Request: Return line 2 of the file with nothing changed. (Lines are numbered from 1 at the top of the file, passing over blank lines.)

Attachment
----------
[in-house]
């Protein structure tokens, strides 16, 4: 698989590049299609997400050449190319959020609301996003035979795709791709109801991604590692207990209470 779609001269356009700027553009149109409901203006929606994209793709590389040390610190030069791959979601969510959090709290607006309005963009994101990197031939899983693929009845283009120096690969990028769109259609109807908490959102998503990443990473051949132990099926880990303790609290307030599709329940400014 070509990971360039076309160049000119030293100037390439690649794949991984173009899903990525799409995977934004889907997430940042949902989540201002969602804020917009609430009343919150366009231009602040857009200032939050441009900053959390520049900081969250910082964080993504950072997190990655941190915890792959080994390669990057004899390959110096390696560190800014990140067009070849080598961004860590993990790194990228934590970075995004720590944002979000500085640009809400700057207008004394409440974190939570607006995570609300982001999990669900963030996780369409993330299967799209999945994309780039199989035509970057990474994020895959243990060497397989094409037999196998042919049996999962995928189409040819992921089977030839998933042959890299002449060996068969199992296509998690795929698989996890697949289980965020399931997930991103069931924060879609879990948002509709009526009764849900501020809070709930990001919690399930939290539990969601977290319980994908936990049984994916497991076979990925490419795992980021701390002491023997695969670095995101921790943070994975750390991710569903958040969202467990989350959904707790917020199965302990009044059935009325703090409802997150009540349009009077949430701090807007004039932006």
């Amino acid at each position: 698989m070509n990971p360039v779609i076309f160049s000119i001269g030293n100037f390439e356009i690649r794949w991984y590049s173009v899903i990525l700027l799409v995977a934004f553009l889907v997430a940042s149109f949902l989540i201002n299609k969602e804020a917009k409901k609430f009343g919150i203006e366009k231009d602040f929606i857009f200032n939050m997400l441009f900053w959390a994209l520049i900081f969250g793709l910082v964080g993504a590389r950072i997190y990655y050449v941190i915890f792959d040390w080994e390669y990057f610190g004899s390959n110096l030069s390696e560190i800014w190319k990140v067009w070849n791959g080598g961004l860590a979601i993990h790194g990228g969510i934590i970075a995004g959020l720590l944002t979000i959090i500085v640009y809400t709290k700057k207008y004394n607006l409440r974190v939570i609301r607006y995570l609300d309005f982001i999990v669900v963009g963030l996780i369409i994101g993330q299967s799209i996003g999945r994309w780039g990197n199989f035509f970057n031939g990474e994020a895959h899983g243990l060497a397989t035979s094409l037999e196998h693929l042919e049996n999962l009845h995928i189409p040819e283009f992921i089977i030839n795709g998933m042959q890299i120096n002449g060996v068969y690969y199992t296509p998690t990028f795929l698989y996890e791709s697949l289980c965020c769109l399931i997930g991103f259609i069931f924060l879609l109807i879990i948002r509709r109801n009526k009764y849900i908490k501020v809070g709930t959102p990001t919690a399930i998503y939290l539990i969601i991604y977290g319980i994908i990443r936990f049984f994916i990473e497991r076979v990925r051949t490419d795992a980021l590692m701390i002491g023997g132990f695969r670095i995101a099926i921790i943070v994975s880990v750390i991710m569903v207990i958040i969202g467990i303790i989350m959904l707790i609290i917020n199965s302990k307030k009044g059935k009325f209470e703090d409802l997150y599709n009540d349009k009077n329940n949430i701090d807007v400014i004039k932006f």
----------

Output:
């Protein structure tokens, strides 16, 4: 698989590049299609997400050449190319959020609301996003035979795709791709109801991604590692207990209470 779609001269356009700027553009149109409901203006929606994209793709590389040390610190030069791959979601969510959090709290607006309005963009994101990197031939899983693929009845283009120096690969990028769109259609109807908490959102998503990443990473051949132990099926880990303790609290307030599709329940400014 070509990971360039076309160049000119030293100037390439690649794949991984173009899903990525799409995977934004889907997430940042949902989540201002969602804020917009609430009343919150366009231009602040857009200032939050441009900053959390520049900081969250910082964080993504950072997190990655941190915890792959080994390669990057004899390959110096390696560190800014990140067009070849080598961004860590993990790194990228934590970075995004720590944002979000500085640009809400700057207008004394409440974190939570607006995570609300982001999990669900963030996780369409993330299967799209999945994309780039199989035509970057990474994020895959243990060497397989094409037999196998042919049996999962995928189409040819992921089977030839998933042959890299002449060996068969199992296509998690795929698989996890697949289980965020399931997930991103069931924060879609879990948002509709009526009764849900501020809070709930990001919690399930939290539990969601977290319980994908936990049984994916497991076979990925490419795992980021701390002491023997695969670095995101921790943070994975750390991710569903958040969202467990989350959904707790917020199965302990009044059935009325703090409802997150009540349009009077949430701090807007004039932006």